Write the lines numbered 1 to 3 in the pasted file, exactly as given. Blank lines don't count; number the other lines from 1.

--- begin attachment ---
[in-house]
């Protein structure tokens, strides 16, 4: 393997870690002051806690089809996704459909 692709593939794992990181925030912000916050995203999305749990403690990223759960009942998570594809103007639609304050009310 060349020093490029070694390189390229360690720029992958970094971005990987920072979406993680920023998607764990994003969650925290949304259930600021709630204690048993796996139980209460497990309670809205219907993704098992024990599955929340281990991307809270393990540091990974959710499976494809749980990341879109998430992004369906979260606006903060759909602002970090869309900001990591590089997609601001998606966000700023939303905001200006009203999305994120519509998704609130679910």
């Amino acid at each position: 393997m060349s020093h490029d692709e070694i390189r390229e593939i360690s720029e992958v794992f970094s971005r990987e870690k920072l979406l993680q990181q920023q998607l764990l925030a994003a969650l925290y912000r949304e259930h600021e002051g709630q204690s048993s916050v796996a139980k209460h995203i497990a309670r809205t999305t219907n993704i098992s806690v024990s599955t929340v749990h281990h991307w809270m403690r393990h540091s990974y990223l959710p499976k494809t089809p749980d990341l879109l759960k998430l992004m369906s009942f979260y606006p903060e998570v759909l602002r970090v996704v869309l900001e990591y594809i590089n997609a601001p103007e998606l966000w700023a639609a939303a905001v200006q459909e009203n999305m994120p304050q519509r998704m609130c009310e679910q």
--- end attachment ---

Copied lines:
[in-house]
């Protein structure tokens, strides 16, 4: 393997870690002051806690089809996704459909 692709593939794992990181925030912000916050995203999305749990403690990223759960009942998570594809103007639609304050009310 060349020093490029070694390189390229360690720029992958970094971005990987920072979406993680920023998607764990994003969650925290949304259930600021709630204690048993796996139980209460497990309670809205219907993704098992024990599955929340281990991307809270393990540091990974959710499976494809749980990341879109998430992004369906979260606006903060759909602002970090869309900001990591590089997609601001998606966000700023939303905001200006009203999305994120519509998704609130679910």
């Amino acid at each position: 393997m060349s020093h490029d692709e070694i390189r390229e593939i360690s720029e992958v794992f970094s971005r990987e870690k920072l979406l993680q990181q920023q998607l764990l925030a994003a969650l925290y912000r949304e259930h600021e002051g709630q204690s048993s916050v796996a139980k209460h995203i497990a309670r809205t999305t219907n993704i098992s806690v024990s599955t929340v749990h281990h991307w809270m403690r393990h540091s990974y990223l959710p499976k494809t089809p749980d990341l879109l759960k998430l992004m369906s009942f979260y606006p903060e998570v759909l602002r970090v996704v869309l900001e990591y594809i590089n997609a601001p103007e998606l966000w700023a639609a939303a905001v200006q459909e009203n999305m994120p304050q519509r998704m609130c009310e679910q």